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dc.contributor.authorPark, Veronica
dc.date.accessioned2019-02-05
dc.date.available2019-02-05
dc.date.issued2018-09-30
dc.identifier.urihttp://hdl.handle.net/2123/19937
dc.description.abstractStuttering typically occurs during the pre-school years. Despite this, there is limited understanding about the profile of children who experience early stuttering. Large prospective studies have identified associated risk factors for onset; however, no studies have been designed specifically to comprehensively explore the profile of early stuttering. Moreover, at present there are no known predictors of treatment outcome. There is evidence to suggest that higher stuttering severity at pre-treatment and longer onsetto- treatment interval predict unfavourable treatment outcome. However, those findings have since been contradicted, and only a small percentage of variance has been explained by regression models. The present thesis aimed to contribute to the knowledge base by conducting two studies using a large clinical cohort. Study 1 aimed to develop a profile of early childhood stuttering by conducting descriptive analyses of predictor variables across multiple domains. Study 2 dealt with regression models using those variables as predictors of short-and medium-term treatment outcome. The present thesis did not reveal anything notable about the demography, speech and language, and psychological function of clinically presenting pre-school children with early stuttering. However, preliminary findings on psychological measures revealed the need to comprehensively explore the psychological function of parents of preschoolers who begin to stutter. Regression models revealed that pre-treatment language skills and temperament characteristics predicted short- and medium-term treatment outcome, respectively. However, the models only explained a small percentage of the variance. This thesis concludes that there is nothing notable about the profile of children who present to clinic for stuttering treatment. Additionally, while there are predictors of treatment outcome that are of theoretical interest, further research is needed to understand their clinical relevance.en_AU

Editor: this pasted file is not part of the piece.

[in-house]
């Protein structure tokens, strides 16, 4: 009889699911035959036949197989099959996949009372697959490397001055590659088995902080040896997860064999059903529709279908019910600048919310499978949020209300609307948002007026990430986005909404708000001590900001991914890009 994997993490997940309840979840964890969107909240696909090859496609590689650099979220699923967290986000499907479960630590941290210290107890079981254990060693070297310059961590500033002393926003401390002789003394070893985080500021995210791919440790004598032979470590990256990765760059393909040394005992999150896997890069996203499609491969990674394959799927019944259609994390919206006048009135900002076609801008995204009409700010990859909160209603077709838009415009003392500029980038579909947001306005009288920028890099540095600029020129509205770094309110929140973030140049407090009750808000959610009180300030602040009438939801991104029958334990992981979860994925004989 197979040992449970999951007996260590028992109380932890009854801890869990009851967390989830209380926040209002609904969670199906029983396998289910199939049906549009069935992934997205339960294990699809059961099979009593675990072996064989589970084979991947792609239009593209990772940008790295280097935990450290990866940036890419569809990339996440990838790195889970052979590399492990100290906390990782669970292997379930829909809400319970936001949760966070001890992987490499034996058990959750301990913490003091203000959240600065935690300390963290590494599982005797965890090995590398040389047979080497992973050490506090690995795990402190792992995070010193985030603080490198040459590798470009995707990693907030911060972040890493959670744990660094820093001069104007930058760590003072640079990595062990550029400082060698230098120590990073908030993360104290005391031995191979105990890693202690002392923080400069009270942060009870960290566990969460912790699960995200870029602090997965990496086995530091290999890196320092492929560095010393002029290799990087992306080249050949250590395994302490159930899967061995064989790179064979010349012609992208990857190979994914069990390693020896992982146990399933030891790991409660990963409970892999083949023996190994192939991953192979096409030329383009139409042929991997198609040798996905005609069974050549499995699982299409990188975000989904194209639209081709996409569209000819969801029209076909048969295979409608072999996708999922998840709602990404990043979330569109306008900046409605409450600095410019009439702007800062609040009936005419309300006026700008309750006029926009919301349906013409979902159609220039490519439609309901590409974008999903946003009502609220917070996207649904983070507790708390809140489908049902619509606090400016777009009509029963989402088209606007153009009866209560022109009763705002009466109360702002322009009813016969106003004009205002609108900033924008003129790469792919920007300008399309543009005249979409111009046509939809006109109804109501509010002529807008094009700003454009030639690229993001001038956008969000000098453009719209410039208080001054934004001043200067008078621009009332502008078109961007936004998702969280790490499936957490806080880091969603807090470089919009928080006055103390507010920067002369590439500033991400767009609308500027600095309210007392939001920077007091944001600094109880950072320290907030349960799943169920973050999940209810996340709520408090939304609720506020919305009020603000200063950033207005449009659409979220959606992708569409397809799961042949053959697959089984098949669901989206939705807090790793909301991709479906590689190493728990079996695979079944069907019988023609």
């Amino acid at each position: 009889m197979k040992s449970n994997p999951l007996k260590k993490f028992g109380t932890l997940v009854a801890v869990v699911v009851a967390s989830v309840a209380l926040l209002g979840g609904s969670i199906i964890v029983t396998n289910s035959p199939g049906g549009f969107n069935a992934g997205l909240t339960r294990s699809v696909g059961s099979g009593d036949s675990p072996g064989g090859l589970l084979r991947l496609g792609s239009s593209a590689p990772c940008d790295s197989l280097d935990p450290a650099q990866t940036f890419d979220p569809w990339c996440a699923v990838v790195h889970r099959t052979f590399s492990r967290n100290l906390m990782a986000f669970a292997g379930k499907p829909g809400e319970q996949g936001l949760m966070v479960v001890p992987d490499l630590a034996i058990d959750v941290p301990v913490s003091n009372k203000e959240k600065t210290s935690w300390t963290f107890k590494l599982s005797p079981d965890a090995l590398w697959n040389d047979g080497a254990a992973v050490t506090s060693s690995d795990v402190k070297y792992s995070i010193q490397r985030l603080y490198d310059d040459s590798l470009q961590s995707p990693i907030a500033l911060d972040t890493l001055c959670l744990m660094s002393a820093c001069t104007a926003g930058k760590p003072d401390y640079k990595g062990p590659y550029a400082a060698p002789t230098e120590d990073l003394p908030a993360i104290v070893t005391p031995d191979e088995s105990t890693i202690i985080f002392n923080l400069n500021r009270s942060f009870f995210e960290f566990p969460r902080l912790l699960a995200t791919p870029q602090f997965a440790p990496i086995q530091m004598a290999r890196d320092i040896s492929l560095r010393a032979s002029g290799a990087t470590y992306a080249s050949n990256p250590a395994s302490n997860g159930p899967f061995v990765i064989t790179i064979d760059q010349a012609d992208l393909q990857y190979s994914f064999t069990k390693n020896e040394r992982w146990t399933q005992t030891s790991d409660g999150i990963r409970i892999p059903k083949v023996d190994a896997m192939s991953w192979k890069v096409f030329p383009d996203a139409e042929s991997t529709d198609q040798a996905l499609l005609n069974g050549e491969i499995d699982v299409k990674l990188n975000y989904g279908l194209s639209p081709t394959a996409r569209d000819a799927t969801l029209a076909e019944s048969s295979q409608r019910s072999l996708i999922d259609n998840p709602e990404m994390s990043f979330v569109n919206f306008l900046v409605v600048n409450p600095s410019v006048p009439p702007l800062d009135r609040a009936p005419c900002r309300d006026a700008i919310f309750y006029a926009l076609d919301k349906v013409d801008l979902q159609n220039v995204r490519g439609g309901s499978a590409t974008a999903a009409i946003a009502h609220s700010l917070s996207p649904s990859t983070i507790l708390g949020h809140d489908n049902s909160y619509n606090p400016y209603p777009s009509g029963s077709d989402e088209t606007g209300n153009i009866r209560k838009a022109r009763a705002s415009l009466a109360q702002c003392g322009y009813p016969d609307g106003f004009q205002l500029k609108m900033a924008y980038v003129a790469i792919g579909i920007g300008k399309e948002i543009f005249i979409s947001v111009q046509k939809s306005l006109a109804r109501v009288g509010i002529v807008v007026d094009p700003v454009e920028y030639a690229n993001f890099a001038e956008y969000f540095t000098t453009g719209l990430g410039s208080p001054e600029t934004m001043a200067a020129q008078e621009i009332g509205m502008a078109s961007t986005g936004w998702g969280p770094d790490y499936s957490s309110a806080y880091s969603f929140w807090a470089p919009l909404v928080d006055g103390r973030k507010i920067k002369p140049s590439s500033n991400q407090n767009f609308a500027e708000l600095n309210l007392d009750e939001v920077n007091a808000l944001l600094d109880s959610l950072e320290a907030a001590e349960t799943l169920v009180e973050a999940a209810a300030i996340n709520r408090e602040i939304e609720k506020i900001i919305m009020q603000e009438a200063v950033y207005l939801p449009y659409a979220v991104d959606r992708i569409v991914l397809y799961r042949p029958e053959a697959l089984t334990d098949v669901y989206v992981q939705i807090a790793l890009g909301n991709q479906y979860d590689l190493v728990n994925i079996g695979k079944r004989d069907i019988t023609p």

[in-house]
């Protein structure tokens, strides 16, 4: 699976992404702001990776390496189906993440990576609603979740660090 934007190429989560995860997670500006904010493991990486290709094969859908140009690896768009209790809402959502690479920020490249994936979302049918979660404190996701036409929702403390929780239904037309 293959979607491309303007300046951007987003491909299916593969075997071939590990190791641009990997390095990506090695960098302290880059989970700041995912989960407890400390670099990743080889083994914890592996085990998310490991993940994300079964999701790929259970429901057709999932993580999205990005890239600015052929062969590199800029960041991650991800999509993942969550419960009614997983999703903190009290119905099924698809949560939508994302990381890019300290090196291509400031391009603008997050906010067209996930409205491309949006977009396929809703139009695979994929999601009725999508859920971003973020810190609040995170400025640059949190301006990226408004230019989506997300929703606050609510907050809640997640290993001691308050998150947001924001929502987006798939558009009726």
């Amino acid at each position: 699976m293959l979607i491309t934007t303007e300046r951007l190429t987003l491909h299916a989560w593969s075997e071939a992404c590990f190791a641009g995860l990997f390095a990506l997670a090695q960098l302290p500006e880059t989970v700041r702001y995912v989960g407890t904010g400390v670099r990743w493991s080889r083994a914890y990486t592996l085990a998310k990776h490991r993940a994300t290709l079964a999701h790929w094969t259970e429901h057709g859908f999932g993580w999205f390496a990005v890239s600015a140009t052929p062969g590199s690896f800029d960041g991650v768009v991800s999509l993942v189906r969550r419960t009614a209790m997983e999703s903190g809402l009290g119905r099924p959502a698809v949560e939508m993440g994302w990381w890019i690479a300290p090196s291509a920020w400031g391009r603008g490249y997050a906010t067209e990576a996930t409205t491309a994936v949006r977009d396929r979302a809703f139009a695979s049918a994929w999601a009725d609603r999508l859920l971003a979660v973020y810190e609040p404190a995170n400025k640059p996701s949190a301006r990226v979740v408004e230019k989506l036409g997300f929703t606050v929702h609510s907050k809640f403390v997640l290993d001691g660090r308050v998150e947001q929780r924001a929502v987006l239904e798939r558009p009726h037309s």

dc.rightsThe author retains copyright of this thesis. It may only be used for the purposes of research and study. It must not be used for any other purposes and may not be transmitted or shared with others without prior permission.en_AU
dc.subjectEarly childhood stutteringen_AU
dc.subjectLidcombe Programen_AU
dc.subjectProfile of early childhood stutteringen_AU
dc.subjectPredictors of treatment outcome for stutteringen_AU
dc.titleTreatment of Early Childhood Stuttering: Clinical Presentation and Predictors of Outcomeen_AU
dc.typeThesisen_AU
dc.type.thesisDoctor of Philosophyen_AU
usyd.facultyFaculty of Health Sciencesen_AU
usyd.departmentDiscipline of Speech Pathology, Communication Sciences and Disordersen_AU
usyd.degreeDoctor of Philosophy Ph.D.en_AU
usyd.awardinginstThe University of Sydneyen_AU


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